Heavy sea ice conditions have thwarted a science mission from reaching the Larsen C Ice Shelf in Antarctica from which a large iceberg broke off in July 2017. A team of scientists, led by the British Antarctic Survey (BAS), are on board the RRS James Clark Ross.  Sea ice, up to 4-5 metres thick, made progress for the ship very slow and the ship’s captain made the difficult decision not to continue.

The team was on the way to investigate a newly exposed marine ecosystem after a huge iceberg calved off in July 2017. They are now heading north to areas which have never been sampled for benthic biodiversity.

Emperor Penguins on the sea ice in front of RRS James Clark Ross. (Picture: BAS)
Emperor Penguins on the sea ice in front of RRS James Clark Ross. (Picture: BAS)

In July 2017 a massive iceberg calved off from the Larsen Ice Shelf. The iceberg which is known as A68 has four times the size of London. After it broke off it exposed an area of around 5,818 km2 of seabed. The ecosystem beneath the ice has most likely been hidden for thousands of years.  As sunlight enters the water the undersea environment will change dramatically, and new species will begin to colonise the ocean floor.

As iceberg A68 moves north, it will leave an area of 5,800 km2 of seabed that was hidden beneath the ice shelf for up to 120,000 years, newly exposed to open marine conditions. (Picture: Pierre Markuse)
As iceberg A68 moves north, it will leave an area of 5,800 km2 of seabed that was hidden beneath the ice shelf for up to 120,000 years, newly exposed to open marine conditions. (Picture: Pierre Markuse)

The scientists planned to collect samples from this newly exposed seabed. But now thick sea-ice of up to 4-5 meters thick has thwarted the scientists from reaching their destination. Marine biologist and Principal Investigator, Dr Katrin Linse, from British Antarctic Survey is leading the team.  She says: “We knew that getting through the sea ice to reach Larsen C would be difficult. Naturally, we are disappointed not to get there but safety must come first. The captain and crew have been fantastic and pulled out all the stops to get us to the ice shelf, but our progress became too slow, with just 8 km travelled in 24 hours and we still had over 400 km to travel. Mother Nature has not been kind to us on our mission!” “But we have a ‘Plan B’, we will head north to areas which have never been sampled for benthic biodiversity. The Prince Gustav Channel Ice Shelf and neighbouring Larsen A Ice Shelf collapsed in 1995. We’ll be sampling deeper than we planned at Larsen C – down to 1000 metres – so we’re excited about what deep sea creatures we might find.”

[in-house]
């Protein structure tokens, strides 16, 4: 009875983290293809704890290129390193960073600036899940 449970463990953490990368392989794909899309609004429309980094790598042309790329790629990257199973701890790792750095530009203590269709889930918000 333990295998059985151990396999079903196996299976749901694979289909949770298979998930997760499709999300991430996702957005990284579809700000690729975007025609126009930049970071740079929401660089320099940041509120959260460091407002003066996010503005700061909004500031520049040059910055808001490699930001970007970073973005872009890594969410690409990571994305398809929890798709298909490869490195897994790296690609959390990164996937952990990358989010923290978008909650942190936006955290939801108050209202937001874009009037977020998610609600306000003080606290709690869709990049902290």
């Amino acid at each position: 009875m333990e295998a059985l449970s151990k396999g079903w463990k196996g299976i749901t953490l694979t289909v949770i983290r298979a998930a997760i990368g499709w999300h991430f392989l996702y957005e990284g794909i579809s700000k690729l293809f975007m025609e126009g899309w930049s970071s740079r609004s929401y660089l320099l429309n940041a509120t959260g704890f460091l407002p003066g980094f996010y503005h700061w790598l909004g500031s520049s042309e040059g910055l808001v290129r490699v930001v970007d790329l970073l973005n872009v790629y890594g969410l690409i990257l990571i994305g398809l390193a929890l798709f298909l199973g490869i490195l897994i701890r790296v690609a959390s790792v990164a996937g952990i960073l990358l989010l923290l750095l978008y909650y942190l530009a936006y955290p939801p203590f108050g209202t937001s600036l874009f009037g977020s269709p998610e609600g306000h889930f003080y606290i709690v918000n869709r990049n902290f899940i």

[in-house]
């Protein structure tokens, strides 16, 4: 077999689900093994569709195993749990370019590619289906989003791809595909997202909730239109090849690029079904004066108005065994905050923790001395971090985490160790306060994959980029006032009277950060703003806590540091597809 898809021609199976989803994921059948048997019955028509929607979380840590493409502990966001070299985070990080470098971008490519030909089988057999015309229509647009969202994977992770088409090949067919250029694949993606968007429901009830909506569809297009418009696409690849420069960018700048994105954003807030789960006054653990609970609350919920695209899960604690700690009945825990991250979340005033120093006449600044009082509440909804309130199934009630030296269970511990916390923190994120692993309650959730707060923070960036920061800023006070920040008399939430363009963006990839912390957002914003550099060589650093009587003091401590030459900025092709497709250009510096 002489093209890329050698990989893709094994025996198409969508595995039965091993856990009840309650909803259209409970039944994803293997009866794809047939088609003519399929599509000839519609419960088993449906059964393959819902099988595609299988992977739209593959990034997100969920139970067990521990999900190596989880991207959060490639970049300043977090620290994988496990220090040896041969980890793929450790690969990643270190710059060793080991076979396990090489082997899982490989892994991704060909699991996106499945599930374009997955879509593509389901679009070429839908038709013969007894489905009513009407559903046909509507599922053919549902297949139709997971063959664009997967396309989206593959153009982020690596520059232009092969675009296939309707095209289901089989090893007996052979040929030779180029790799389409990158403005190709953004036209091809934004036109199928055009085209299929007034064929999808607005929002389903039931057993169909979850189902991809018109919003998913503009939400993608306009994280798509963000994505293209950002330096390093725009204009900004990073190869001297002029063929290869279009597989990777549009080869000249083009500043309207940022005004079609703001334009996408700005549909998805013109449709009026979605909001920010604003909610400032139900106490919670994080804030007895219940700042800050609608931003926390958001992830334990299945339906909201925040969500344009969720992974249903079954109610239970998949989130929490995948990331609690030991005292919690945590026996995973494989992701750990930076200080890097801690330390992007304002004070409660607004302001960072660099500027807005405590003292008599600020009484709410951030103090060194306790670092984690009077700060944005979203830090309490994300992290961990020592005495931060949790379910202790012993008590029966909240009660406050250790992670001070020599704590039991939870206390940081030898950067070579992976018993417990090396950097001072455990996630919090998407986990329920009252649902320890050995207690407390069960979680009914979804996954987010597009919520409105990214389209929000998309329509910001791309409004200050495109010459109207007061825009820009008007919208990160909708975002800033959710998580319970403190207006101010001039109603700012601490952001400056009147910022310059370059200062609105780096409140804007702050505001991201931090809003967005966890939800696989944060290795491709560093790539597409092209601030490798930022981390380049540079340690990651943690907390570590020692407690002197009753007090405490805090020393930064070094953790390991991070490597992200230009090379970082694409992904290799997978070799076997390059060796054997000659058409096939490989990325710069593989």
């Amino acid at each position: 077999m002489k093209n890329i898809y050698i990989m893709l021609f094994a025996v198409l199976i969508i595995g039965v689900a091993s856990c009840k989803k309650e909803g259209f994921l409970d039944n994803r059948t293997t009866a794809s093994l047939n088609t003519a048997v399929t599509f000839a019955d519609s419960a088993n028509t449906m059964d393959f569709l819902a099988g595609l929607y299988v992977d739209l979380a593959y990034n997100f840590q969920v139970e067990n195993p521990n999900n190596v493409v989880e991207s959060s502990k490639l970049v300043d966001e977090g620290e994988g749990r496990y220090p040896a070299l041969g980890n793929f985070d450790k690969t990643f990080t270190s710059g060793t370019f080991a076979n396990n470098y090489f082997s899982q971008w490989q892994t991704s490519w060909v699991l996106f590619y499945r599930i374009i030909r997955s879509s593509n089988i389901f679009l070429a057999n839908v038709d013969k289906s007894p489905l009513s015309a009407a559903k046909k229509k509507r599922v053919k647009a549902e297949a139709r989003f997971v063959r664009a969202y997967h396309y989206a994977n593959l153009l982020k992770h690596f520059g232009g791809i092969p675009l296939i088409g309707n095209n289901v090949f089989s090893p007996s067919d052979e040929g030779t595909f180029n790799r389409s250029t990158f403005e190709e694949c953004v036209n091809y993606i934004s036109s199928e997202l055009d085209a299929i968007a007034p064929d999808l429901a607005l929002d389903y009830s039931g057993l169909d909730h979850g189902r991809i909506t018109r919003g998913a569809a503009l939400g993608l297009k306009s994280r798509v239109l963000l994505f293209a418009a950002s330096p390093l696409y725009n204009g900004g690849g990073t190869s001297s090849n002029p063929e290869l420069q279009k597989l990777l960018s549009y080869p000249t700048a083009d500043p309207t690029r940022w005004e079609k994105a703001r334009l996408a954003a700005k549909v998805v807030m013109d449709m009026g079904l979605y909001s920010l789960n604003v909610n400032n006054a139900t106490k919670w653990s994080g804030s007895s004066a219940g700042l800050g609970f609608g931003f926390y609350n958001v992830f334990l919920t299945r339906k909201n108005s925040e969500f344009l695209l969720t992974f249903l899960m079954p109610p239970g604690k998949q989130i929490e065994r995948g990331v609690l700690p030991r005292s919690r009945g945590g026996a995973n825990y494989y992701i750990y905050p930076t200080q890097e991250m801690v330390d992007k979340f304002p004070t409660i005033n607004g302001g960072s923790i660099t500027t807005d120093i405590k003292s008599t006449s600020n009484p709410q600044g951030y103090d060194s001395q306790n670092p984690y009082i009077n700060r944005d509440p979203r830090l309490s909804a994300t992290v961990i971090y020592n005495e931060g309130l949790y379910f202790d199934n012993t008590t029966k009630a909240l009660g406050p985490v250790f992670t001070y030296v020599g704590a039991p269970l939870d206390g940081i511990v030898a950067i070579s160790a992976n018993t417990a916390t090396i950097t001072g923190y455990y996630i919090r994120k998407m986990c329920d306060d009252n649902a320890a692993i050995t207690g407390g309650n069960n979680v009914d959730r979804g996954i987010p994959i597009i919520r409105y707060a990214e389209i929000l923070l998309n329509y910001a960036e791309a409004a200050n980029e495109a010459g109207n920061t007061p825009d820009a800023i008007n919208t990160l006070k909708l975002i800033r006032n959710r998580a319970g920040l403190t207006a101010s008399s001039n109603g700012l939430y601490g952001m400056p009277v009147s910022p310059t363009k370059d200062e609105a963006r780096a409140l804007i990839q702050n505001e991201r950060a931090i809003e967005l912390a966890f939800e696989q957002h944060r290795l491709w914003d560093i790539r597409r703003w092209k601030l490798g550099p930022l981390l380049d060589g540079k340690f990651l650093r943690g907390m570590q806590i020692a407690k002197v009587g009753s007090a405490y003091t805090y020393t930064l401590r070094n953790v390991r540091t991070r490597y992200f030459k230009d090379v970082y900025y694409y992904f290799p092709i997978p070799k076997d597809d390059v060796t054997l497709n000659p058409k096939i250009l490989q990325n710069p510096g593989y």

Researchers were headed to iceberg A68, which split off from the Larsen C ice shelf in July 2017. But some 400 kilometres from their destination, ice forced the researchers to change course. They are now heading through relatively ice-free waters to the Larsen A ice shelf, where a giant iceberg broke off in 1995. No biological expedition has examined the seafloor since the break, said marine biologist Katrin Linse. “We’re excited about what deep-sea creatures we might find.” (Picture: BAS)
Researchers were headed to iceberg A68, which split off from the Larsen C ice shelf in July 2017. But some 400 kilometres from their destination, ice forced the researchers to change course. They are now heading through relatively ice-free waters to the Larsen A ice shelf, where a giant iceberg broke off in 1995. No biological expedition has examined the seafloor since the break, said marine biologist Katrin Linse. “We’re excited about what deep-sea creatures we might find.” (Picture: BAS)

The international team, from nine research institutes, left Stanley in the Falkland Islands mid-February to spend 3 weeks on board the BAS research ship RRS James Clark Ross. They will now use the remainder of the expedition to collect seafloor animals, microbes, plankton, sediments and water samples using a range of equipment, including video cameras and a special sledge pulled along the seafloor to collect tiny animals. Their findings will provide a benchmark of the seafloor biodiversity in this area and provide a more accurate timeframe for the retreat of ice sheets from the eastern side of the Antarctic Peninsula.

Marine biologist Dr Katrin Linse from British Antarctic Survey is leading the mission. She says:
Marine biologist Dr Katrin Linse from British Antarctic Survey is leading the mission. She says: "We've put together a team with a wide range of scientific skills so that we can collect as much information as possible in a short time. It's very exciting." (Photo: BAS)

While the team is on the expedition, glaciologists and remote sensing specialists continue to monitor the movement of the Larsen C Ice Shelf. In December 2017, a team from University of Leeds worked on the remaining ice shelf to investigate changes in ice structure after the calving event, to be able to predict shelf stability in the future. In 2019 Dr Katrin Linse and colleagues are planning more missions to access the Larsen C ice shelf. They have teamed up with the Alfred Wegener Institute in Germany to visit on their research vessel the RV Polarstern.

Examples of deep sea animals previously collected by BAS in the Weddell Sea (Picture: BAS)
Examples of deep sea animals previously collected by BAS in the Weddell Sea (Picture: BAS)

Source: British Antarctic Survey / ScienceDaily / Senckenberg Research Institute and Natural History Museum